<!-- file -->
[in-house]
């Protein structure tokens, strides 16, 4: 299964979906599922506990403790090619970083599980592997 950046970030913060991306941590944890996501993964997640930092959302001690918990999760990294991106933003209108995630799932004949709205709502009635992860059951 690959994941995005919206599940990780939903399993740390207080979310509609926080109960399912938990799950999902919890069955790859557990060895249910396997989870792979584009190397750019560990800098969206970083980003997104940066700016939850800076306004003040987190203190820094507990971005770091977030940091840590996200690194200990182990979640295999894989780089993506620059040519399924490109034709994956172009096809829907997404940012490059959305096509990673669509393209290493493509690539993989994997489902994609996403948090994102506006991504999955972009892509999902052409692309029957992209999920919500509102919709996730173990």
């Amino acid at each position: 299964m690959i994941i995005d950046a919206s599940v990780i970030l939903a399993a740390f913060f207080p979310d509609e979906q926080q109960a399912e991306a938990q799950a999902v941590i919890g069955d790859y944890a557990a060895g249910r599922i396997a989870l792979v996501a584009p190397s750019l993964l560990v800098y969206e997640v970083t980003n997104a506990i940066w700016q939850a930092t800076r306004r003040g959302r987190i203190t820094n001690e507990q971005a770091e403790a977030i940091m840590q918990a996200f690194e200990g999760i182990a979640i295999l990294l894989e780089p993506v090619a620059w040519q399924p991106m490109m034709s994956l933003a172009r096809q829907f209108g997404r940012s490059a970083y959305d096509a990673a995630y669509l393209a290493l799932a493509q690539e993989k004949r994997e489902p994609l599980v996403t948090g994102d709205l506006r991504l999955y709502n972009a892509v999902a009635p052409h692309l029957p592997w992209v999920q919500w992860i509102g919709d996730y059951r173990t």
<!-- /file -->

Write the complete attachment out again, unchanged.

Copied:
[in-house]
């Protein structure tokens, strides 16, 4: 299964979906599922506990403790090619970083599980592997 950046970030913060991306941590944890996501993964997640930092959302001690918990999760990294991106933003209108995630799932004949709205709502009635992860059951 690959994941995005919206599940990780939903399993740390207080979310509609926080109960399912938990799950999902919890069955790859557990060895249910396997989870792979584009190397750019560990800098969206970083980003997104940066700016939850800076306004003040987190203190820094507990971005770091977030940091840590996200690194200990182990979640295999894989780089993506620059040519399924490109034709994956172009096809829907997404940012490059959305096509990673669509393209290493493509690539993989994997489902994609996403948090994102506006991504999955972009892509999902052409692309029957992209999920919500509102919709996730173990």
């Amino acid at each position: 299964m690959i994941i995005d950046a919206s599940v990780i970030l939903a399993a740390f913060f207080p979310d509609e979906q926080q109960a399912e991306a938990q799950a999902v941590i919890g069955d790859y944890a557990a060895g249910r599922i396997a989870l792979v996501a584009p190397s750019l993964l560990v800098y969206e997640v970083t980003n997104a506990i940066w700016q939850a930092t800076r306004r003040g959302r987190i203190t820094n001690e507990q971005a770091e403790a977030i940091m840590q918990a996200f690194e200990g999760i182990a979640i295999l990294l894989e780089p993506v090619a620059w040519q399924p991106m490109m034709s994956l933003a172009r096809q829907f209108g997404r940012s490059a970083y959305d096509a990673a995630y669509l393209a290493l799932a493509q690539e993989k004949r994997e489902p994609l599980v996403t948090g994102d709205l506006r991504l999955y709502n972009a892509v999902a009635p052409h692309l029957p592997w992209v999920q919500w992860i509102g919709d996730y059951r173990t």